Faculty Support Is Key to Success at a Student-Run Free Clinic

Vanderbilt medical students Carolyn Ahlers and Raymond Zhou reviewing patient data at the Shade Tree Clinic.
Faculty Support Is Key to Success at a Student-Run Free Clinic
Vanderbilt medical students Carolyn Ahlers and Raymond Zhou reviewing patient data at the Shade Tree Clinic.
Clinic offers comprehensive care and a bridge to other needed services.

Since 2004, medical and nursing students from Vanderbilt University Medical Center have played a pivotal role in creating and expanding a primary care medical home for underserved adult patients in Middle Tennessee. At the Shade Tree Clinic, trainees enhance their medical education through practical, hands-on experience, while providing important health care and social services to a community in need.

Most of the patients at Shade Tree require regular vision care. The ophthalmology clinic, added in 2013, addresses a range of eye care needs using necessary equipment including a digital retina camera and an autorefractor.

According to Janice Law, M.D., an assistant professor of ophthalmology at the Vanderbilt Eye Institute, medical schools around the country have free clinics, but not many provide specialty care at this level. “It is less common for student-run clinics to offer ophthalmology services and what is available is not as extensive as what is provided at Shade Tree,” Law said. “Ophthalmology care like this is very rare.”

Addressing Faculty Recruitment

Edward Cherney, M.D., an associate professor of clinical medicine in the Department of Ophthalmology and Clinical Sciences at Vanderbilt, serves as faculty liaison for the ophthalmology clinic.

“The students who started the clinic found it difficult to cold call faculty to ask for their time staffing the clinic, Cherney explained. “They really needed a faculty point person and I volunteered,” he said. “For me, it’s easy to ask other physicians to help out, and they come over as needed.”

Today, faculty from Vanderbilt Eye Institute have mobilized to fully support the ophthalmology trainees involved at Shade Tree, thus avoiding a common problem affecting many student-run free clinics, inadequate faculty involvement. A student takes a history and does a physical, then presents the patient to a faculty member, who determines the type of care needed.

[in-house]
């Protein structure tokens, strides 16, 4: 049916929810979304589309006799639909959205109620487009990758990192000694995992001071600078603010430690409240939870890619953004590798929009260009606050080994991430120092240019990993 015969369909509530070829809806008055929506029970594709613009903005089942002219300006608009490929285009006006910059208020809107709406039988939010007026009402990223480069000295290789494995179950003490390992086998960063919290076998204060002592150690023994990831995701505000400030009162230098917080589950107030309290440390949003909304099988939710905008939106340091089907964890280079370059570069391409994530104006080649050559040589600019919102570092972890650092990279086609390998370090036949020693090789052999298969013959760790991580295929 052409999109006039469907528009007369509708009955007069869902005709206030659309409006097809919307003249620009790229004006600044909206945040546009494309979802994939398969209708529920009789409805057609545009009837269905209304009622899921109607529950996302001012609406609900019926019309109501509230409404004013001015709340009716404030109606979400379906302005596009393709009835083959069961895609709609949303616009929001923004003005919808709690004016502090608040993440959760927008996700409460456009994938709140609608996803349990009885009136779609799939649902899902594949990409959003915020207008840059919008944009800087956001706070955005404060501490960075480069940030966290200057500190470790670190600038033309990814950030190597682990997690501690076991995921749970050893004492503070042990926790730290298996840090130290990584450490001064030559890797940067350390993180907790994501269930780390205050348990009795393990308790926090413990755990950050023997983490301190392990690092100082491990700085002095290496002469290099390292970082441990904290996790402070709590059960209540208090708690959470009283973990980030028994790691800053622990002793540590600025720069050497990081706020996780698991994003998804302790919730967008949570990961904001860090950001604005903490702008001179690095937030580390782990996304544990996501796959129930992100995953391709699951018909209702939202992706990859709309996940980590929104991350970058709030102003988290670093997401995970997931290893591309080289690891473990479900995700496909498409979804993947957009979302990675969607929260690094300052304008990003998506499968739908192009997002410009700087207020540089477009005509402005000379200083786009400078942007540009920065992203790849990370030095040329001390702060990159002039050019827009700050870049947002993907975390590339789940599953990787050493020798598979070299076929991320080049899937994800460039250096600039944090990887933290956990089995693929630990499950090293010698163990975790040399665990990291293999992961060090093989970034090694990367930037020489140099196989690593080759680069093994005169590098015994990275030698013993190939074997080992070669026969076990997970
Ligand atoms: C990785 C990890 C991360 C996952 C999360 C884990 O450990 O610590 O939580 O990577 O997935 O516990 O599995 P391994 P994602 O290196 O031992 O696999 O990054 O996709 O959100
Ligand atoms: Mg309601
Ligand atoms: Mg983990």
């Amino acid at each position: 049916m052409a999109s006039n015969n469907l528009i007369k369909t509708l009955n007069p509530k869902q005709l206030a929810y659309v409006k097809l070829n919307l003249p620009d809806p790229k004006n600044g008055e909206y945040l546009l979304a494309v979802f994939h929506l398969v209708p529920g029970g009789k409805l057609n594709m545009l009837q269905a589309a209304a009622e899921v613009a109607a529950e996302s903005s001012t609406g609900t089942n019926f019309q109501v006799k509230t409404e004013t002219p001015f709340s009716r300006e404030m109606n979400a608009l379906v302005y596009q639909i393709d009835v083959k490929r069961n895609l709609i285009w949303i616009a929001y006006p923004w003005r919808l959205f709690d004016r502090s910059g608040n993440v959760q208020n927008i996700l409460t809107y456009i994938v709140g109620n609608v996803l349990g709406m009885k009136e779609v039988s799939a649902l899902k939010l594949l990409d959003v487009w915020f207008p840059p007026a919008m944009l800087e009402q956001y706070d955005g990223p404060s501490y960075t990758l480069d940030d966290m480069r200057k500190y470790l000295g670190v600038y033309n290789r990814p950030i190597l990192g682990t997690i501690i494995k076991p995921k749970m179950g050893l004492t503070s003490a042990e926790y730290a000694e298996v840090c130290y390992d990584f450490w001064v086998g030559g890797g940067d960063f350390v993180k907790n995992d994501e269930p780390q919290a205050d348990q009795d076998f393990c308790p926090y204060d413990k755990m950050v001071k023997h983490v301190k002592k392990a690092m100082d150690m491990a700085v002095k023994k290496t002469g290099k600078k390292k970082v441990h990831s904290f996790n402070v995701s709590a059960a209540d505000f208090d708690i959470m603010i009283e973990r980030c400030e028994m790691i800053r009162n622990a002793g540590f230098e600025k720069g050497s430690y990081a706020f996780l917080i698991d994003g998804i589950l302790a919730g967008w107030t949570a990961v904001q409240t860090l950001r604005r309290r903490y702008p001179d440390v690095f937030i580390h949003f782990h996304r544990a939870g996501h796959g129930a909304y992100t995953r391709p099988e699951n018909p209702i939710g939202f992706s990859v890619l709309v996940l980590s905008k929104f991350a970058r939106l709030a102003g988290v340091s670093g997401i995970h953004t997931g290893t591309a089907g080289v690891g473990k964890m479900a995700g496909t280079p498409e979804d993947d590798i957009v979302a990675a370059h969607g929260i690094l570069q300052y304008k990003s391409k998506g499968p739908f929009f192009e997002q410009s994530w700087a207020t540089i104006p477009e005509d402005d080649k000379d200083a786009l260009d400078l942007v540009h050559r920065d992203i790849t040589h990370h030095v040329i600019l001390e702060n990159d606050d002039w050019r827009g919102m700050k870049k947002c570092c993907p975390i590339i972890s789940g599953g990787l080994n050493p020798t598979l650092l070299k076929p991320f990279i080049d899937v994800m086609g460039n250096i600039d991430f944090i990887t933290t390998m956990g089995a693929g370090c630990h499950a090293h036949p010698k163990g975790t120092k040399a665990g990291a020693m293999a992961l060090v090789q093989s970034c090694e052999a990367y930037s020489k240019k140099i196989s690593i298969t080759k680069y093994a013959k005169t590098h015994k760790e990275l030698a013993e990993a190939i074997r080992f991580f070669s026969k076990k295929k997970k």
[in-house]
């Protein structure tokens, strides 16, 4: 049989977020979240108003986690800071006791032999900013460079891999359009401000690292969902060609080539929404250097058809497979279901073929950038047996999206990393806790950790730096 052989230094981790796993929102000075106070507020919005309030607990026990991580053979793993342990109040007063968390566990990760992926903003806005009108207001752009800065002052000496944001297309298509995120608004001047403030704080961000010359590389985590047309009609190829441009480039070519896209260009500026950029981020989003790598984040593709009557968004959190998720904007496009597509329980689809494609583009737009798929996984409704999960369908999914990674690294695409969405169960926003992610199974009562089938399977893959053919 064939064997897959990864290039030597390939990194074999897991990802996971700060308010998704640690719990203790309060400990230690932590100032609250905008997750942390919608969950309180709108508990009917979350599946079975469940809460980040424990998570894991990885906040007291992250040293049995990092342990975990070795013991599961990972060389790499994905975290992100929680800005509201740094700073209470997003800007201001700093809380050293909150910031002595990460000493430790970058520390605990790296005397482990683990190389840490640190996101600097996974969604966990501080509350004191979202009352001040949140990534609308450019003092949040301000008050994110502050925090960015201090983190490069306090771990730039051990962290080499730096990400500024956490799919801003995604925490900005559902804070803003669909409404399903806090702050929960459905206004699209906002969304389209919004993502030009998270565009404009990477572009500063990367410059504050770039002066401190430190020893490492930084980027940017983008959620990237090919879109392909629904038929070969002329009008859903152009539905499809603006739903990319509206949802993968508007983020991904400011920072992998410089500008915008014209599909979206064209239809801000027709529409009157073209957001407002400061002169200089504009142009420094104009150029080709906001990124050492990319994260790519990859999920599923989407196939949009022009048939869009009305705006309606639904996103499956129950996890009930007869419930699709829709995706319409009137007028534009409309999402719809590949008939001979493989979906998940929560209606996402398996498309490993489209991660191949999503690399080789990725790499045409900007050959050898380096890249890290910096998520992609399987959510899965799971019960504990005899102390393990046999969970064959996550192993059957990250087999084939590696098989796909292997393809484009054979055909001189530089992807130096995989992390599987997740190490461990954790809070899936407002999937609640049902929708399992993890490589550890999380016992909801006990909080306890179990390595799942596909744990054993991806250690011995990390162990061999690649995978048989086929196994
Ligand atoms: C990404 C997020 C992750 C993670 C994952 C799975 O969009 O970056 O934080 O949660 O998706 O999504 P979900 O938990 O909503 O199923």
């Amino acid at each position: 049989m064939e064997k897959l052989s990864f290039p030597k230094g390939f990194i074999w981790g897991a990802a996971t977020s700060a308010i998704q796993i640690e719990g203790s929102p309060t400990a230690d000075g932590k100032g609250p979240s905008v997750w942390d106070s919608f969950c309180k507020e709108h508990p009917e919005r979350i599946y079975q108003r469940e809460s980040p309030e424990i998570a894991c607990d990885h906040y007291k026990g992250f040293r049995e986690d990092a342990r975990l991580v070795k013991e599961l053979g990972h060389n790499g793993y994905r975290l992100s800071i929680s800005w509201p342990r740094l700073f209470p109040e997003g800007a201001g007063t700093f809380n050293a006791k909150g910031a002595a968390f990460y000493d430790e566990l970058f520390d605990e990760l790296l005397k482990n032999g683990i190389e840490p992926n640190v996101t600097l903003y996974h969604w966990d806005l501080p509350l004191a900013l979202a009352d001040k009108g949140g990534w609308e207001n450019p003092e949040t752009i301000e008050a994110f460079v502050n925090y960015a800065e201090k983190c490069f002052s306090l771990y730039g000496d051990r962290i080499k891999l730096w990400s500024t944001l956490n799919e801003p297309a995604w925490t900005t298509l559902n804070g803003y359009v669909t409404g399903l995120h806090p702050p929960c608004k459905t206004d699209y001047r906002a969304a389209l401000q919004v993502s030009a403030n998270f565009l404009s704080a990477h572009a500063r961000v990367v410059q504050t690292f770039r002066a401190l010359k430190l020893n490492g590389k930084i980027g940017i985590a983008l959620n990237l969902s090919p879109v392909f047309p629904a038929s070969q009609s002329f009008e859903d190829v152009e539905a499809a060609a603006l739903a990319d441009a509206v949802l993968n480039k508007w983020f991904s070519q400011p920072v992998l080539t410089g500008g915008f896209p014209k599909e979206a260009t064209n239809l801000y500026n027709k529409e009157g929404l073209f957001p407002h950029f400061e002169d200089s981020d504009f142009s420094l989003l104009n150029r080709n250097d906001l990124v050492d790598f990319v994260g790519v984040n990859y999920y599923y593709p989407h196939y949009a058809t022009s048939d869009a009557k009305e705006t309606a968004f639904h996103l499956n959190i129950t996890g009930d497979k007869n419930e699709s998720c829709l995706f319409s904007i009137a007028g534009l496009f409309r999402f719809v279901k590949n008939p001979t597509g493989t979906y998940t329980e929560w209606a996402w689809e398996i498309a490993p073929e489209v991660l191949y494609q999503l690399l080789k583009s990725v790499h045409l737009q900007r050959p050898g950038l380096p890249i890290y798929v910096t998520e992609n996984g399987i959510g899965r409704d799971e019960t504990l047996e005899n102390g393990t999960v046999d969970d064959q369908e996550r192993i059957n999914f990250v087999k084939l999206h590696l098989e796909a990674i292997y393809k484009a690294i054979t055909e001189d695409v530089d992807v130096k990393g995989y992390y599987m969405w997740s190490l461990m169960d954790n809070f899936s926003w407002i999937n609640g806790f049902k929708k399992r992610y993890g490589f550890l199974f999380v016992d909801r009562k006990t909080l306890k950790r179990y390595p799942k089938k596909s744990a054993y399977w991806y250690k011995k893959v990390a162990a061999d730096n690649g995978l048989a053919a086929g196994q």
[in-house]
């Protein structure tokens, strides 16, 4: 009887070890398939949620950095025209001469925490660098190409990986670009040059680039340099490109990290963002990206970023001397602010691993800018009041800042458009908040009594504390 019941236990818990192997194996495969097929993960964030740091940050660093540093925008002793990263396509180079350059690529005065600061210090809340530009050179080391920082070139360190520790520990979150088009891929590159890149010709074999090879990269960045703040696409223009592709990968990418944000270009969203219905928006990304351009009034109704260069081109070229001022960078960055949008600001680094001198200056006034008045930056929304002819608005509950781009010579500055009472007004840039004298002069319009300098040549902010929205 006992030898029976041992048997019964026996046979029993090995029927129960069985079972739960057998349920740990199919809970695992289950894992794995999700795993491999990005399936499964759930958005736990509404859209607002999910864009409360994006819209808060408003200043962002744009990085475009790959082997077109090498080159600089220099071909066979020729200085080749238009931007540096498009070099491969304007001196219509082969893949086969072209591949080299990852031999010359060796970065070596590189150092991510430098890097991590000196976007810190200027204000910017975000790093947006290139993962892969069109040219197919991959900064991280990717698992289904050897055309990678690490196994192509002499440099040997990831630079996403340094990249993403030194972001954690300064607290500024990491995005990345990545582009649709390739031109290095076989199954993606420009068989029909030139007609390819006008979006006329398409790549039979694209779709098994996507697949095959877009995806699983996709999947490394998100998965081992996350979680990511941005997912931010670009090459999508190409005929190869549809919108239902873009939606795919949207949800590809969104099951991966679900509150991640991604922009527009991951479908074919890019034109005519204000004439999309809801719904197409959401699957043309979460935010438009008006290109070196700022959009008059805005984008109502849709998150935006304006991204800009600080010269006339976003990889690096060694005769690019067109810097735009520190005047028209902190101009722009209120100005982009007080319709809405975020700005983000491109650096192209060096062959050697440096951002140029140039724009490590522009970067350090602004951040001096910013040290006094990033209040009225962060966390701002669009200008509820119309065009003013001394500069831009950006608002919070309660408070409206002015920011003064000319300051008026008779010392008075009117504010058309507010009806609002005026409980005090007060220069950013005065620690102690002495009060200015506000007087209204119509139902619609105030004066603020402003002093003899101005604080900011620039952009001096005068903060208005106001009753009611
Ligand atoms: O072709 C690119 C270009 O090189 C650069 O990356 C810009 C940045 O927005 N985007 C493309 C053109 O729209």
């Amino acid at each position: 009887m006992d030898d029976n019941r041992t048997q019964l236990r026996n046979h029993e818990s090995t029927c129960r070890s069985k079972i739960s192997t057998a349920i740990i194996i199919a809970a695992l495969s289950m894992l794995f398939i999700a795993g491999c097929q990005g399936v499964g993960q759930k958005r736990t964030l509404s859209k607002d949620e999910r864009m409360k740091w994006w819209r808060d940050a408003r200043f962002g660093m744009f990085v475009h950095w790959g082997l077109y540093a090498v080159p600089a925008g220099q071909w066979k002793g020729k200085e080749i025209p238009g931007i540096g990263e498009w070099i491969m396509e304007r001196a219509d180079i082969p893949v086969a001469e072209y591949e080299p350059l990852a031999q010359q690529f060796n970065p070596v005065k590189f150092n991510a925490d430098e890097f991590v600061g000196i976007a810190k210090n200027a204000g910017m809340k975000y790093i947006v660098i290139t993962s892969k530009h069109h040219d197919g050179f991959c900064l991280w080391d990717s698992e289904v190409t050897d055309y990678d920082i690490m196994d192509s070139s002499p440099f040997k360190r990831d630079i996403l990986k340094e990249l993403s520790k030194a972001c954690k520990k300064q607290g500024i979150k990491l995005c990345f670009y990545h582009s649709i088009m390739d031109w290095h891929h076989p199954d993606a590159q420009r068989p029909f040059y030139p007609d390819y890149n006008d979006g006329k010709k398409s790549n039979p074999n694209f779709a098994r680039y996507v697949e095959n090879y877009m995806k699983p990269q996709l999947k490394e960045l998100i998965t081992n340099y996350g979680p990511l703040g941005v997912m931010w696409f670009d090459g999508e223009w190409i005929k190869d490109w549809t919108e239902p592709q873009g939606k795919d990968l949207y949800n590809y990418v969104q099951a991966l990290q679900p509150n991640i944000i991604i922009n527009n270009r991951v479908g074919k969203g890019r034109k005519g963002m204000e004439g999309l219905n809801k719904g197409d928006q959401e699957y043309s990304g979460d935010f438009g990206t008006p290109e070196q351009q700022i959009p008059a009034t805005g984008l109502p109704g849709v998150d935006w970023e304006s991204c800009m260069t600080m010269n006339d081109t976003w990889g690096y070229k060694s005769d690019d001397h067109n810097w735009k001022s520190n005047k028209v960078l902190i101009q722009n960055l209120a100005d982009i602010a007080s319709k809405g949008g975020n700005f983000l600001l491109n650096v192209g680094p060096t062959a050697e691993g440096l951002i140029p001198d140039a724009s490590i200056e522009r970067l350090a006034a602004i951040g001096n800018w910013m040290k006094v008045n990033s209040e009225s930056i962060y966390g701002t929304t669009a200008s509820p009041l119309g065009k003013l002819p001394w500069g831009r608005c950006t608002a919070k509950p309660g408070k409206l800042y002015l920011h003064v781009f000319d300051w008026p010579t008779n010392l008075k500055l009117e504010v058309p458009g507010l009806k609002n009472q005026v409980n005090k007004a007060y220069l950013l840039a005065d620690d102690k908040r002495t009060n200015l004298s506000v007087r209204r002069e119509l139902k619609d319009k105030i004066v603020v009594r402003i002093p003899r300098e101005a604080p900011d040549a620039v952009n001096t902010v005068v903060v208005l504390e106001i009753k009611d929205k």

“When the patient needs a specialty medication, they receive help accessing patient assistance programs.”

The population served at the clinic is at high risk for diabetes and high blood pressure – and the serious eye diseases that can result.

“If the patient needs eye drops or glasses, the clinic gives them eye drops or glasses. If they need a referral for specialty care, say for a retinal issue, the students will refer them to the Vanderbilt Eye Institute,” said Cherney, who also works with several local optometrists who volunteer their time.

Shade Tree Clinic is one of the few student-run clinics in the country to feature a fully functioning dispensary that can provide the vast majority of medications patients need. “We can provide more than 200 medications at the clinic dispensary, free of charge,” Cherney said. “When the patient needs a specialty medication, they receive help accessing patient assistance programs.”

A Multispecialty Approach

In addition to ophthalmology, specialty clinics are held monthly at Shade Tree Clinic in gynecology, orthopedics, physical therapy, psychiatry and wound care. Of the total number of patients seen regularly at the clinic, Cherney says about 100 are actively followed for ophthalmology care and many more have received care for acute vision problems. “Before COVID, in addition to a variety of monthly specialty clinics that we offer, we also had retina clinics three or four times a year,” he added. “They are temporarily on hold.”

“Bringing together faculty and students on projects like this clinic is helping shape the future of ophthalmology for colleagues and patients.”

Trainees provide patient education on topics including diabetes, high blood pressure, weight loss, medication management, diet, and exercise. They also bring the comfort of a familiar, consistent face and voice to a patient’s experience at the clinic.

“We have a master licensed social worker on staff who assists with housing and insurance issues, and we help people get legal advice if they need it, working with the Middle Tennessee Medical-Legal Partnership,” Cherney added.

Benefits of Real-world Experience

Students gain opportunities for leadership and for peer teaching at the clinic, Law said. For example, Christine Shieh, M.D., a cornea specialist and assistant professor of ophthalmology at Vanderbilt, and Law have been working on a quality improvement program with student Raymond Zhou. The project involves treating clinic patients for dry eyes, and teaching primary care providers at the clinic to identify and treat this condition early. The researchers will present the project at the upcoming Student Run Free Clinic Meeting in March.

Besides hands-on experience treating patients, trainees receive the benefit of faculty mentorship. “Bringing together faculty and students on projects like this clinic is helping shape the future of ophthalmology for colleagues and patients,” Law said. “We are constantly looking for ways to make patient care better.”

Reflecting on all the work done at Shade Tree Clinic, Cherney added, “It’s a great experience for everyone involved.”